7.1.15: Tabloid Journalism, Oddball News, & Owls

Jul 1, 2015
eddiemcfish via Flickr Creative Commons / flic.kr/p/4Fnau1

Here's an odd story for you: an Evangelical Christian from a TV show that celebrates traditional family values is accused of sexually molesting five young girls. That is, of course, Josh Duggar. And who broke the story? Not CNN, or the Huffington Post, but the tabloid magazine In Touch. On today's show we talk about tabloid journalism and follow it up with the idea of a monument dedicated to free speech ... you'd think it would be a welcome endeavor. Then, Man Who Allegedly Licked Toad Arrested For Trespassing, and Guy Wakes Up To Find Bear Nibbling At His Ankle: a conversation about oddball news. And finally, from the Owl and the Pussycat to Hedwig, a life with Mumble the Owl in a London apartment.

6.30.15: Pop Songs, The Steel Wheels & Mountain Men

Jun 30, 2015
RubySky Photography / www.thesteelwheels.com/photos

According to a recent analysis, pop music is getting stupider.  Today, we ask a critic whether music has to be smart to be good. Plus, Merril Garbus of tUnE-yArDs offers a firsthand look at what goes into a catchy hook. And, a member of the mountain string band Steel Wheels explains how flatpicking master Doc Watson moved him give up punk music and pick up the banjo. 

6.29.15: Crossing the Oregon Trail and Civil War Food

Jun 29, 2015
Baker County Tourism via Flickr Creative Commons / https://flic.kr/p/uxQVku

Historians often interpret the Civil War in terms of important battles, and number of lives lost. But what about  food? Today, we explore a history of the war through the lens of a cookbook. Then, a man who decided to do what nobody has done in more than a century ... cross the Oregon Trail in a covered wagon. And finally, we take a look at Overtraining Syndrome, a debilitating disease that can cause strange pain, loss of appetite, and even the symptoms of leukemia.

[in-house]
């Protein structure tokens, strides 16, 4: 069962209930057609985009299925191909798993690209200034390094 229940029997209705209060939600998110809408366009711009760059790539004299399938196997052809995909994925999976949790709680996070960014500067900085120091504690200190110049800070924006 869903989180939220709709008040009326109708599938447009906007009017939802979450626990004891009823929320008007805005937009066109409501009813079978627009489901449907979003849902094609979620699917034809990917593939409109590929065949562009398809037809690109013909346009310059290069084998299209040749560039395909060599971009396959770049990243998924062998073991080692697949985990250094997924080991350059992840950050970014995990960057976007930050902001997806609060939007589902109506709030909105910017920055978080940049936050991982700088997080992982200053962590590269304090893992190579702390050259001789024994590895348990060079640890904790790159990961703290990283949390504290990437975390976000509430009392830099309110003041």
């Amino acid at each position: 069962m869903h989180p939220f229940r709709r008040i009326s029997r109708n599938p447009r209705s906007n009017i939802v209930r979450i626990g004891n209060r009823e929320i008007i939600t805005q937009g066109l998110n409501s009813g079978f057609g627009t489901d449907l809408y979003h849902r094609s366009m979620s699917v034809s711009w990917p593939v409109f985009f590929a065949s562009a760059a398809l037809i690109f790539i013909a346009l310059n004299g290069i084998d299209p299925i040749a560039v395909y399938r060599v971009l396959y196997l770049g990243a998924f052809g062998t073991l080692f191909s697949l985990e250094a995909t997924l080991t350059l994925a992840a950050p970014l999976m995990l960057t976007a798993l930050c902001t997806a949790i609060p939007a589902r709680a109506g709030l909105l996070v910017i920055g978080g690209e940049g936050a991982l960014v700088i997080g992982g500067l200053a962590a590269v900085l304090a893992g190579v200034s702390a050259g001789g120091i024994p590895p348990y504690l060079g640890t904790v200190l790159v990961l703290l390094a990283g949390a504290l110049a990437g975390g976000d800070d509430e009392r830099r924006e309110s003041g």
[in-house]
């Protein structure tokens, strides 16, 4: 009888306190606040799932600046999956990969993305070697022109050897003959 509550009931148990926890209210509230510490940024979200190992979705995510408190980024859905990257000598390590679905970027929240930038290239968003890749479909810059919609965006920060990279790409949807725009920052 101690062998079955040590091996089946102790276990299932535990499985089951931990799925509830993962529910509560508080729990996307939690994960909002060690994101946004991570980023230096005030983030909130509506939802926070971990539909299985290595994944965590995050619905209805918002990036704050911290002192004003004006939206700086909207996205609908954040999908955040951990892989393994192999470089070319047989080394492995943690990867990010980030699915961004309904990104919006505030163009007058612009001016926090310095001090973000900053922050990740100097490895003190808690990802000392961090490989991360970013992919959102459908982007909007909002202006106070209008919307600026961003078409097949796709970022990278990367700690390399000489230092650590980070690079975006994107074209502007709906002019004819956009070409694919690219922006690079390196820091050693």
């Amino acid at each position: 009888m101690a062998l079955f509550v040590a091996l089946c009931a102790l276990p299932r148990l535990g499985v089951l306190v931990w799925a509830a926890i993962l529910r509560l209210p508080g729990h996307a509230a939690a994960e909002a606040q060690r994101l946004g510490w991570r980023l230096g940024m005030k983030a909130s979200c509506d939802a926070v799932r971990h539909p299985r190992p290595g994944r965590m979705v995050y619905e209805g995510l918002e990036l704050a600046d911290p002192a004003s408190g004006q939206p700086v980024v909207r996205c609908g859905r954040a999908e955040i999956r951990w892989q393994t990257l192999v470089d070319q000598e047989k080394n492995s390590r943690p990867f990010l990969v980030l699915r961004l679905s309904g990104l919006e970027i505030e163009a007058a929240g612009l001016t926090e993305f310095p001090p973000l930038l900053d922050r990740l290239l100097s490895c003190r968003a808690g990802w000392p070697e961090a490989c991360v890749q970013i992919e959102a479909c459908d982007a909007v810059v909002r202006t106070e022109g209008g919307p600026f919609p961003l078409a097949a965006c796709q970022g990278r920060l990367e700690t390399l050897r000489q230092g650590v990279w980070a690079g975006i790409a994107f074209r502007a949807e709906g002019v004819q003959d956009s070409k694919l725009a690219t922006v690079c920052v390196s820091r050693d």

Logan Shannon

2015 marks the 150th anniversary of the end of the Civil War. While many of us remember the war in terms of battles and lives lost, people of the era also had to deal with the business of everyday life, including what to have for dinner. We spoke with Helen Veit, editor of Food in the Civil War Era: the South, who explained that the Civil War changed how and what Southerners ate - and how Southern cuisine never really changed back. Here are three cooking trends from the Civil War era South that you can try in your very own kitchen.